Fewer children in poverty in recent years
Proportion of children living in households below 60 per cent of median income
In 2003-04, 17 per cent of the population in Great Britain lived in low income households (before deduction of housing costs).
This proportion was fairly static during the 1960s, 1970s and early 1980s, fluctuating between 10 and 15 per cent. It then rose steeply from the mid-1980s to reach a peak of 21 per cent in the early 1990s. During the 1990s the proportion declined in most years, though it remained well above the early 1980s level.
Children are disproportionately present in low income households. In 2003/04, 2.6 million children were living in low income households (before deduction of housing costs). This is 600,000 fewer than in 1996/97. After rising to a peak of 27 per cent in the early 1990s, the proportion fluctuated. It fell between 1997/98 and 2000/01, and then levelled off at 21 per cent for each of the four years to 2003/04.
If housing costs are deducted from income, changes in the 1990s are less marked, though there is a gradual fall in recent years. On this basis, there were 3.5 million children living in low-income households in 2003/04 which is 700,000 fewer than in 1996/97. Since 1994/95 the level has consistently been between 7 and 9 percentage points higher than on the ‘income before housing costs’ measure.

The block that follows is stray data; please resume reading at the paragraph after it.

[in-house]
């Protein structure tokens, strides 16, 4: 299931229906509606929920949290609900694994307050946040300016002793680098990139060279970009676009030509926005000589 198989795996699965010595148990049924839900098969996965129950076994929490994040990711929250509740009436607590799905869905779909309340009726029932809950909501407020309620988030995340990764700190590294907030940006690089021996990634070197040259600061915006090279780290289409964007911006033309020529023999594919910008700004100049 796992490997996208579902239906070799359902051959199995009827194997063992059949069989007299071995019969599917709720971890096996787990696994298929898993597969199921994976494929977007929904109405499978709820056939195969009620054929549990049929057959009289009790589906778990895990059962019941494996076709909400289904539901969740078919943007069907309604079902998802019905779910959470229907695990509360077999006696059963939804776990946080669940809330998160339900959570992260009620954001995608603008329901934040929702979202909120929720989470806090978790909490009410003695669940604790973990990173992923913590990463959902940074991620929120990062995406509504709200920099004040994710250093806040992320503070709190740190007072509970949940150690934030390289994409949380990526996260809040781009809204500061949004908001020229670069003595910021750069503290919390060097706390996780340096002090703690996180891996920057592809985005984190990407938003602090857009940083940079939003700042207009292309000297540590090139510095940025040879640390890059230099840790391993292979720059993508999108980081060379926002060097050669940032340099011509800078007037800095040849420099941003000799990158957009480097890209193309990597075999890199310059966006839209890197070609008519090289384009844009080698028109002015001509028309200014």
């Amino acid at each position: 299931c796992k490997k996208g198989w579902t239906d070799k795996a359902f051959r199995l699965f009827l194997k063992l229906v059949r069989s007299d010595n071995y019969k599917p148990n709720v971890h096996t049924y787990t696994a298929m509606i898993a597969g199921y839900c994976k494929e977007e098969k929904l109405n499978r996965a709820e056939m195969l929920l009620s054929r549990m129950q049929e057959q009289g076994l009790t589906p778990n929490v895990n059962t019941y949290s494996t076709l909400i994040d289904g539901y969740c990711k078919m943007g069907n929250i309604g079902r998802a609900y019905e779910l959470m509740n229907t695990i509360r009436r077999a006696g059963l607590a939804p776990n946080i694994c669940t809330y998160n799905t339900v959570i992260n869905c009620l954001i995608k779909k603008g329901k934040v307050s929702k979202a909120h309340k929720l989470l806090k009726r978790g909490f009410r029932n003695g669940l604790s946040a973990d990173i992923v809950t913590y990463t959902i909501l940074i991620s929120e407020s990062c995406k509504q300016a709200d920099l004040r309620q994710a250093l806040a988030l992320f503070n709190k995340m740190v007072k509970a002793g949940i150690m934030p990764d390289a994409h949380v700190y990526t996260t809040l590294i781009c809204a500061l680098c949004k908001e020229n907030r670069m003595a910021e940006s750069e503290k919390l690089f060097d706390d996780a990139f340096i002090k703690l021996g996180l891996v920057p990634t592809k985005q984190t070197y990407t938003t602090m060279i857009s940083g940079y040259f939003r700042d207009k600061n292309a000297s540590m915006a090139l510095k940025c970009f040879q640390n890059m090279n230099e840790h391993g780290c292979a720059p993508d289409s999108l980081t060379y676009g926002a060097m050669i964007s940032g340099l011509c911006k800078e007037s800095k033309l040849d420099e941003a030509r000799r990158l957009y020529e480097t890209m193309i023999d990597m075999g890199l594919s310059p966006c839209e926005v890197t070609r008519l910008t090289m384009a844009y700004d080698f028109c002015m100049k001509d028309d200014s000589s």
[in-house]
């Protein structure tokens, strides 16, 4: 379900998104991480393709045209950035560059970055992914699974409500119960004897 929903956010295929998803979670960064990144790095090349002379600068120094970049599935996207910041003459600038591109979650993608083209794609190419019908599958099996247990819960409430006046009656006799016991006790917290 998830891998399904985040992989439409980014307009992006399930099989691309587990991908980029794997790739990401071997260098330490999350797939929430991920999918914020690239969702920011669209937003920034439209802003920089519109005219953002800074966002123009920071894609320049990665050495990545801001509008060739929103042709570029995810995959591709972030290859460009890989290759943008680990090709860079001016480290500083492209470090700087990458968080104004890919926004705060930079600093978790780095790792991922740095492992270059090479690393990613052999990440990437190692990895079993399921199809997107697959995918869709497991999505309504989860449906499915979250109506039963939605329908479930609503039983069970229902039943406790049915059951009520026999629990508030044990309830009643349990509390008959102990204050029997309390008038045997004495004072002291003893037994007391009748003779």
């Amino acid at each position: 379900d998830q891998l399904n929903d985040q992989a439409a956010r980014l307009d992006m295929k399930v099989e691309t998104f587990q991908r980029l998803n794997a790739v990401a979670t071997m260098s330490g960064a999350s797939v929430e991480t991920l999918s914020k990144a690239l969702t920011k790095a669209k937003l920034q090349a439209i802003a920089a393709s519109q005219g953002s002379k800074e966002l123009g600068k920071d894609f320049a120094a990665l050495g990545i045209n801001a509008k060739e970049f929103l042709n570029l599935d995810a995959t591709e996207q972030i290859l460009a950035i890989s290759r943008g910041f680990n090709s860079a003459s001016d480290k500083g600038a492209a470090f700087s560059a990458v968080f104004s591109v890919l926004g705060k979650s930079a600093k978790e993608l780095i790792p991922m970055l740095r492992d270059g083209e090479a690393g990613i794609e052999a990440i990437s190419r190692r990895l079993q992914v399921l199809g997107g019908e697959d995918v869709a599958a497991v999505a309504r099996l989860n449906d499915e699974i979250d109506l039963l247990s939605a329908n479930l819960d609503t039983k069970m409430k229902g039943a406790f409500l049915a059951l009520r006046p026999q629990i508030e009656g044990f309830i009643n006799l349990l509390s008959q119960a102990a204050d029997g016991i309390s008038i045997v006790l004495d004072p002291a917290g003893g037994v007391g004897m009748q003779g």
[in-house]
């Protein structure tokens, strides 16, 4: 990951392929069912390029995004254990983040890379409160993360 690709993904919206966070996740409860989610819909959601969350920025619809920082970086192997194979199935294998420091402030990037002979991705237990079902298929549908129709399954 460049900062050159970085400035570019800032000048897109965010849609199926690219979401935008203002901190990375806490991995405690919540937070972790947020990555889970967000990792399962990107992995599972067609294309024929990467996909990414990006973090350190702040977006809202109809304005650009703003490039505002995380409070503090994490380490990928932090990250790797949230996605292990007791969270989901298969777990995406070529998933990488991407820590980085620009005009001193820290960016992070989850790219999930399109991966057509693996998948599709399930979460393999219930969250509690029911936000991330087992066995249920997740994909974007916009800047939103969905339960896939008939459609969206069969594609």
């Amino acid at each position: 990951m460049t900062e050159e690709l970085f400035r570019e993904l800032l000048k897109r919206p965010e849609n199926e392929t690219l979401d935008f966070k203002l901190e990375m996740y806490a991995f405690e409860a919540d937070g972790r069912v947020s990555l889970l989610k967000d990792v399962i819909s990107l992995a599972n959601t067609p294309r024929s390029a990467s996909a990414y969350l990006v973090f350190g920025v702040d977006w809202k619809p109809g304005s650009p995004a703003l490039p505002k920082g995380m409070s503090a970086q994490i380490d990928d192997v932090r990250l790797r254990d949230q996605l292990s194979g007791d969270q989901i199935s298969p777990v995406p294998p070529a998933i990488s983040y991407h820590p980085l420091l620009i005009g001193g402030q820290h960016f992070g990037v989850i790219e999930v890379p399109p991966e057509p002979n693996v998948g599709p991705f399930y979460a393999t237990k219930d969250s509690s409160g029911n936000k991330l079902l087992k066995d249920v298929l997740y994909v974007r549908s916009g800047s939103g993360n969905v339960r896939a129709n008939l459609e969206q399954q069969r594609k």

Children in lone-parent families, children of couples where the parents work only part time or are unemployed, those in families with three or more children, or with a mother under 30 were all at higher risk of low income than other groups of children.
Other groups of people with an above average risk of low income included workless families (those with no working age adults in work), older pensioner couples, households headed by a member of a minority ethnic group, disabled people, local authority or housing association tenants, those with no educational qualifications and those living in Inner London.
Source: Households Below Average Income (HBAI) series, Department for Work and Pensions. Data from 1979 to 1993/94 are for UK and taken from the Family Expenditure Survey (estimates are not available for the 1981, 1983 and 1985 datasets); from 1994/95 data are for GB from the Family Resources Survey.
Notes: Low income - in this summary, the threshold generally adopted to define low income is 60 per cent of median equivalised household disposable income.
Equivalisation – in analysing the distribution of income, household disposable income is usually adjusted to take account of the size and composition of the household.
Before and After Housing Costs - in the HBAI analysis on which most of this summary is based, disposable income is presented both before and after the further deduction of housing costs.